There's a temptation for the indie filmmaker to say, "Well, clearly it's the ten or fifteen thousand spend while shooting and editing." I'm right there with you. I want to believe this is true too. After all, it's the money spent, right? But it is not that simple. Investors may not agree with this perspective. Even your cast and crew might not see it like this. It all depends how contracts were arranged for deferred payment for the cast and crew that agreed to work on the film for little or no money up front in hopes of getting money later. Do they get their money once the film is sold to a distributor? Do they have to wait for the film to turn a net profit once a distributor releases the film? Whose definition of net profit will they go by?
The investor wants to make as much money off of this investment as possible. Your crew and cast that worked for deferred payment are hoping to get a good payout from this (possibly a better payout than had they been paid up-front). Lets say you make a movie that costs $15,000 to make. But you sign deferred payment contracts with the cast and crew that states that once the film is sold to a distributor, they will get paid. And lets say that once all those people are paid, that will actually make the budget of the film $800,000. But you are proudly bragging about your $15,000 feature film, which distributors pick up on and decide that they can offer you $400,000 and it will look to you like a huge win. But, in reality, you're actually significantly in the red! You cannot pay in full on all the deferred payments you are under contractual obligation to pay. And your investor is empty handed, having actually lost all $15,000 of his or her original investment.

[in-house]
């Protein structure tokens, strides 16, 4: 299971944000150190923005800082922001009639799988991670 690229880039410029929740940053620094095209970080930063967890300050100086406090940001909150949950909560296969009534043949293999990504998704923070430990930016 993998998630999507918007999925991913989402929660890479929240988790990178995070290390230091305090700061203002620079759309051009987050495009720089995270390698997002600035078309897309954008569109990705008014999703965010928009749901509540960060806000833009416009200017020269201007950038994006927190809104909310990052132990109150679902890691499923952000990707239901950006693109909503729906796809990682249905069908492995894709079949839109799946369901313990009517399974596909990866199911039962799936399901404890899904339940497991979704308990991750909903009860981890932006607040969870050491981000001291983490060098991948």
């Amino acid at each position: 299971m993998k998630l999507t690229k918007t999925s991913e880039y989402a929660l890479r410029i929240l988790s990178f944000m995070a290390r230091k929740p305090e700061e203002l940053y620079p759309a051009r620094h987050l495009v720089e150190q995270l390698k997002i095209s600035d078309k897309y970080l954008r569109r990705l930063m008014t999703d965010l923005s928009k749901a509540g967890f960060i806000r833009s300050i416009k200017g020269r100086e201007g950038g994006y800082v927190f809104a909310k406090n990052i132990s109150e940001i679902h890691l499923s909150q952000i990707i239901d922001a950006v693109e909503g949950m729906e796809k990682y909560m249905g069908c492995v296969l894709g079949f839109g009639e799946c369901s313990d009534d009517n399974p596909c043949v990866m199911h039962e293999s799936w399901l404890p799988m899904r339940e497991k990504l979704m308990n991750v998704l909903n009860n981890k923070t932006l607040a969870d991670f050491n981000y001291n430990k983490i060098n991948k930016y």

Now, not all contracts for deferred payment are structured this way. In fact, most investors will insist that there be clear language in the contracts that makes it certain that the investor will first recover his or her investment before any deferred payments are made. But even in the above scenario, your cast and crew would not get the money they hoped to get if the movie had been sold for $1 Million. I'm just trying to make a point here. Clearly this micro-budget business is in fact a little more complicated than at first glance.